It took a little bit of time to find the accessories box, which was secured between two of the lower 3.5in drive bays. Don't lose your extra parts. The screws for HDDs are unusual in size to accommodate the rubber rings (included with the case) that dampen noise and vibration from the HDD.
I installed the following in this case:
- ASUS ROG Maximus X Hero (w/ wifi) motherboard + Intel i7-8700k CPU + Noctua NH-D15S CPU Cooler + Intel 760p M.2 NVME Internal SSD + CORSAIR Vengeance RGB 16GB (2 x 8GB) DDR4 3000
- EVGA GeForce GTX 1080 FTW2 iCX
- EVGA SuperNOVA 750W G3 PSU
- ASUS 5.25in Blu-ray/DVD/CD SATA drive
- 2 HDDs (5400 RPM and 7200 RPM)
The Noctua NH-D15S CPU cooler has a huge heat sink. It comfortably fits in the case, but its size, coupled with this case's size, did it make it difficult to install/wire some components, particularly screws and connections at the top of the ATX board. I had to temporarily remove the pre-installed rear exhaust fan in order get things connected.
There is no RGB or LED lighting (except for the power and HDD indicator lights, which are LED). This might be a negative for some buyers, but the tempered glass window already showcases all the RGB and LED lighting of your components.
Overall, while the higher price reflects the quality of the case, this case delivers on quiet performance without overheating the case too badly, even just with air cooling using the pre-installed case fans and a good CPU cooler.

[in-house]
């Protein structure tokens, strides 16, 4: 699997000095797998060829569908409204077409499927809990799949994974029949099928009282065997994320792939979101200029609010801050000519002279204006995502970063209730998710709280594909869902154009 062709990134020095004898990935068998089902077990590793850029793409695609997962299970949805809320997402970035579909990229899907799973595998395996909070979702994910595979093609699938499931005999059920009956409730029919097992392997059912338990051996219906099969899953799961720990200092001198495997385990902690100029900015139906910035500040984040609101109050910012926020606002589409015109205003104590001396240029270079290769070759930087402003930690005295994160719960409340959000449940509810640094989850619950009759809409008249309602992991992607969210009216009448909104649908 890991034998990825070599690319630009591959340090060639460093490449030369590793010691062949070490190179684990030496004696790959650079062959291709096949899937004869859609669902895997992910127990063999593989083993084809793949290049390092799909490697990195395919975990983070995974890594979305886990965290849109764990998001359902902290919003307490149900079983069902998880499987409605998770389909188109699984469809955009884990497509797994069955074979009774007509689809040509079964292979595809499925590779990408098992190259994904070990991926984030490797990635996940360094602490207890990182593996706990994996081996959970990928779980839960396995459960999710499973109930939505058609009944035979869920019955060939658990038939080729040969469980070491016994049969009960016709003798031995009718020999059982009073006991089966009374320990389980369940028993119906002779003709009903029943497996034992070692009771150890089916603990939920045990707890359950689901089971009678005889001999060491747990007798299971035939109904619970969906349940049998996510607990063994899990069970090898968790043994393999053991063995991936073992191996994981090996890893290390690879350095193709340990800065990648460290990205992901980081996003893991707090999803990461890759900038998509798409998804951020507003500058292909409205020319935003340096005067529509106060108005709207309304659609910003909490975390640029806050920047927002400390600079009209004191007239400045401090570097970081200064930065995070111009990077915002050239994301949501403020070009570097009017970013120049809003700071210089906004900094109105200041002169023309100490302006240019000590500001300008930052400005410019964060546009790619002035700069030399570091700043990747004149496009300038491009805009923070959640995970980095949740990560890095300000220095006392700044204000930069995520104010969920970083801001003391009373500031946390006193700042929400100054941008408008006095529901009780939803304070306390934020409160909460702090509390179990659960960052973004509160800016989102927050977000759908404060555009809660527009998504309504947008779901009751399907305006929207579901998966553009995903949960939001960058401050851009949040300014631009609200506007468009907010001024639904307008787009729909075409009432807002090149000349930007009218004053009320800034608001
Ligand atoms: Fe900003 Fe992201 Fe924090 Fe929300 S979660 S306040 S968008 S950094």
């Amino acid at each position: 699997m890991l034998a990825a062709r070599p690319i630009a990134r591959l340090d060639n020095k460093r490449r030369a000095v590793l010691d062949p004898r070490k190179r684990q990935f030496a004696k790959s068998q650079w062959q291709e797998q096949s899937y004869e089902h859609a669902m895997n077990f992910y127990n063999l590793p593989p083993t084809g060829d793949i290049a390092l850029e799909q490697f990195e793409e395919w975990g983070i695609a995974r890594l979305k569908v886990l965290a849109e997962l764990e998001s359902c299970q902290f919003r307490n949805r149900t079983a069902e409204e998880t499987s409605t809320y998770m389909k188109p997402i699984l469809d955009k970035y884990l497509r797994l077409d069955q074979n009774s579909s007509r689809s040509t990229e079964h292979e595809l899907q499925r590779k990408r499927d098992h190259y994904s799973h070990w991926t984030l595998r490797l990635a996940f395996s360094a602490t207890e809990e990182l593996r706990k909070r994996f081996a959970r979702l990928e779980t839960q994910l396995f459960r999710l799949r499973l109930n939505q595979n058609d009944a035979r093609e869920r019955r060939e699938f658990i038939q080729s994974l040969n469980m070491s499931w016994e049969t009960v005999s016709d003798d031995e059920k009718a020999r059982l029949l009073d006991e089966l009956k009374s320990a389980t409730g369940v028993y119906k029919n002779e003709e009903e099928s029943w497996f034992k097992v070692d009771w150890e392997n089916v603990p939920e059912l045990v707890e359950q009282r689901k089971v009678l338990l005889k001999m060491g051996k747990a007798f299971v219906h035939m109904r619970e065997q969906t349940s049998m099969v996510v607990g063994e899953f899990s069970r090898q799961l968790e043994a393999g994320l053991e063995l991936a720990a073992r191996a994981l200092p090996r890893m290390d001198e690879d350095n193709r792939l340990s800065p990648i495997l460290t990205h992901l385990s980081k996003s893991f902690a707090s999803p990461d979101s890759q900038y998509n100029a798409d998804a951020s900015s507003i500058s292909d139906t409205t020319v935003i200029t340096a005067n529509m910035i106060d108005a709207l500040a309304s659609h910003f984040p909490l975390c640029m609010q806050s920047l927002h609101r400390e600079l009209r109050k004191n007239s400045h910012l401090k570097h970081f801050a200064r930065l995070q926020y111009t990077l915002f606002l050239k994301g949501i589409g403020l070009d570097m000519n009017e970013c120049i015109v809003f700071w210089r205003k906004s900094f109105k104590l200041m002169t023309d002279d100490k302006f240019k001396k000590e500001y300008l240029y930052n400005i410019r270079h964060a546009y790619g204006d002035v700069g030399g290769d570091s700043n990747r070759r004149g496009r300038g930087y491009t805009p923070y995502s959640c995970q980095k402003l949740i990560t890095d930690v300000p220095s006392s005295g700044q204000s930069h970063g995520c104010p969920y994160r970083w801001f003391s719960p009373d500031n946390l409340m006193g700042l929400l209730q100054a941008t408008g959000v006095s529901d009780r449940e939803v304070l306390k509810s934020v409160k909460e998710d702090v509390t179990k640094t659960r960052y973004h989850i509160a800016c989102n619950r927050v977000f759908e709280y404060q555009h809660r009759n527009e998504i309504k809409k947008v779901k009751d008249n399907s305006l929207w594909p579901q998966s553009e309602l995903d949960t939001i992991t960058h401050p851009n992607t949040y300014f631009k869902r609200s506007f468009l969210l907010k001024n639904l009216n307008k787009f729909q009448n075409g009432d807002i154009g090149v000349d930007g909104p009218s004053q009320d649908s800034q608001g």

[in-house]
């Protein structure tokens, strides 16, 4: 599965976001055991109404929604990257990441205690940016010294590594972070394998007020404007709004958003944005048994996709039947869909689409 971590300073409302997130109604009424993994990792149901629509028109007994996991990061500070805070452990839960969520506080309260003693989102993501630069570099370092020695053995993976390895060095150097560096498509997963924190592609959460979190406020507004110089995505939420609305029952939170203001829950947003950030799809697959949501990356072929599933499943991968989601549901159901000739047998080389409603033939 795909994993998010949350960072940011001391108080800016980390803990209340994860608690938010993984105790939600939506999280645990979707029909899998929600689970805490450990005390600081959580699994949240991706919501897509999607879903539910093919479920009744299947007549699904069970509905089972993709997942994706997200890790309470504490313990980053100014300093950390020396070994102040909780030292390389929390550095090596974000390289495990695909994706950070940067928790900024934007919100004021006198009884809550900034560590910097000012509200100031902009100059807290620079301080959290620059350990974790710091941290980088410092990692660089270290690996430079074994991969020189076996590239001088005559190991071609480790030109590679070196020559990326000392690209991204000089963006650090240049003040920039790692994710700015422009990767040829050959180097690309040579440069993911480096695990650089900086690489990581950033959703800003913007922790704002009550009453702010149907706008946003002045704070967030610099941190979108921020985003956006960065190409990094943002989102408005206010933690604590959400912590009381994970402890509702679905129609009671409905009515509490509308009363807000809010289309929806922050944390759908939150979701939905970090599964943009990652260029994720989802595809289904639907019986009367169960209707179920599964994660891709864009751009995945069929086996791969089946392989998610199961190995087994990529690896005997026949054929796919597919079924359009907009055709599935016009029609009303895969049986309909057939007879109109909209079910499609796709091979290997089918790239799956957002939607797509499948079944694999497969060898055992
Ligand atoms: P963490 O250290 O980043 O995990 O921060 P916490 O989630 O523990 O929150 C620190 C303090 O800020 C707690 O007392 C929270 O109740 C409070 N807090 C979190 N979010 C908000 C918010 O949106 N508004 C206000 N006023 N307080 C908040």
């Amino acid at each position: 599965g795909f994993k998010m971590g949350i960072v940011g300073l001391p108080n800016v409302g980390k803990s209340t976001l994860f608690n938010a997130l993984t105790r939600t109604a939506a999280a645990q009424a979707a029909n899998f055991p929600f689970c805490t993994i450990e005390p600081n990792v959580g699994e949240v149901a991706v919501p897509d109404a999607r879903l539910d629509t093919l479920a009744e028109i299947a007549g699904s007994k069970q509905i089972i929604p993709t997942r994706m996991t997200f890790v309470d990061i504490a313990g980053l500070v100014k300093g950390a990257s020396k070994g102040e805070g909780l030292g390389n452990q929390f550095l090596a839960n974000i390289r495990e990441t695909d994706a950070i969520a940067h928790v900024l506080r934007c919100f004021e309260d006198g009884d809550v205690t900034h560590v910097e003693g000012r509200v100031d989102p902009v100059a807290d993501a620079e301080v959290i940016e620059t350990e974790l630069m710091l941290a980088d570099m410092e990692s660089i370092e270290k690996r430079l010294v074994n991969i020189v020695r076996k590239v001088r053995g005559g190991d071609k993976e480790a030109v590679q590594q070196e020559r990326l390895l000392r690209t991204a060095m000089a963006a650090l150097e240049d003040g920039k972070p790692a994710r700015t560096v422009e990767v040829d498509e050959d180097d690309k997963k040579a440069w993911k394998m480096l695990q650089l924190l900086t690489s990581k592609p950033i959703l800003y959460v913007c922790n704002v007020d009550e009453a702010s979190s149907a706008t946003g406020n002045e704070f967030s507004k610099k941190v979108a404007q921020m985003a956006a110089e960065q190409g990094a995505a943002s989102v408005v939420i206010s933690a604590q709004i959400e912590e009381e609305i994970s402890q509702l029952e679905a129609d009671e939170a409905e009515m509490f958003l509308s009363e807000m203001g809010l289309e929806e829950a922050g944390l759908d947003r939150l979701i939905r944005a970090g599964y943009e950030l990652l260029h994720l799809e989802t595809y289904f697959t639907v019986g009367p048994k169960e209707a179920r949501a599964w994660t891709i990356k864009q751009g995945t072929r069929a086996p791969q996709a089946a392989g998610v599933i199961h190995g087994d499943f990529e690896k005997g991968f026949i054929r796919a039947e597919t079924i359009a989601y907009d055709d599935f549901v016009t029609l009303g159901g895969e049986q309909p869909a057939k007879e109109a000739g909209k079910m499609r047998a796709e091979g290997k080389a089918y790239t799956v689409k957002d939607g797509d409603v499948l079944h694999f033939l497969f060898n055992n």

Pros: - I have not been able to get my Intel i7-8700k (running at max without overclocking) above 55C in an ambient temperature of 21C. CPU idles at around 38C. And my case doesn't have particularly good cooling properties.
- Great construction and quality.
- Pretty quiet unless running at high rpms.
- Includes good tube of thermal paste (no need to purchase your own)
- Good printed instructions included.
- Fan detaches for easier installation. You can also add another fan.
- You get a nice metal-like Noctua logo sticker you can stick on your case. It's a bit bigger in size than the typical Intel sticker.
Cons: - The fan is a rather ugly color that doesn't really go with any modern post-1990s case/mobo